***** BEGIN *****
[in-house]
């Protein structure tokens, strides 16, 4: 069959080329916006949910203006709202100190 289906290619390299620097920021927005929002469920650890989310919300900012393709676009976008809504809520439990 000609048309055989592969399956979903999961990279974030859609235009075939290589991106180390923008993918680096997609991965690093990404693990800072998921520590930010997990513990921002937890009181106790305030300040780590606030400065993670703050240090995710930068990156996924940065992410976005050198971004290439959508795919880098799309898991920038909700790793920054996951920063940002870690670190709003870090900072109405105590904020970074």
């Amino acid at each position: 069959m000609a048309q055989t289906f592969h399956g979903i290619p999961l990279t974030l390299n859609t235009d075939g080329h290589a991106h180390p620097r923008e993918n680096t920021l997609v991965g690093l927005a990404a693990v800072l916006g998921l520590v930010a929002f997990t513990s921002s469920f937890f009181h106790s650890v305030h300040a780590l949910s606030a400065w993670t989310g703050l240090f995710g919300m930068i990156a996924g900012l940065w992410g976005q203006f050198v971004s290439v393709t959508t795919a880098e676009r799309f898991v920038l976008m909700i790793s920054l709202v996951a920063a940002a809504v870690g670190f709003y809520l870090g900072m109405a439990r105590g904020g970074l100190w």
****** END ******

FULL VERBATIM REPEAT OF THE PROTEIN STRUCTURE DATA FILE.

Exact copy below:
[in-house]
């Protein structure tokens, strides 16, 4: 069959080329916006949910203006709202100190 289906290619390299620097920021927005929002469920650890989310919300900012393709676009976008809504809520439990 000609048309055989592969399956979903999961990279974030859609235009075939290589991106180390923008993918680096997609991965690093990404693990800072998921520590930010997990513990921002937890009181106790305030300040780590606030400065993670703050240090995710930068990156996924940065992410976005050198971004290439959508795919880098799309898991920038909700790793920054996951920063940002870690670190709003870090900072109405105590904020970074």
């Amino acid at each position: 069959m000609a048309q055989t289906f592969h399956g979903i290619p999961l990279t974030l390299n859609t235009d075939g080329h290589a991106h180390p620097r923008e993918n680096t920021l997609v991965g690093l927005a990404a693990v800072l916006g998921l520590v930010a929002f997990t513990s921002s469920f937890f009181h106790s650890v305030h300040a780590l949910s606030a400065w993670t989310g703050l240090f995710g919300m930068i990156a996924g900012l940065w992410g976005q203006f050198v971004s290439v393709t959508t795919a880098e676009r799309f898991v920038l976008m909700i790793s920054l709202v996951a920063a940002a809504v870690g670190f709003y809520l870090g900072m109405a439990r105590g904020g970074l100190w």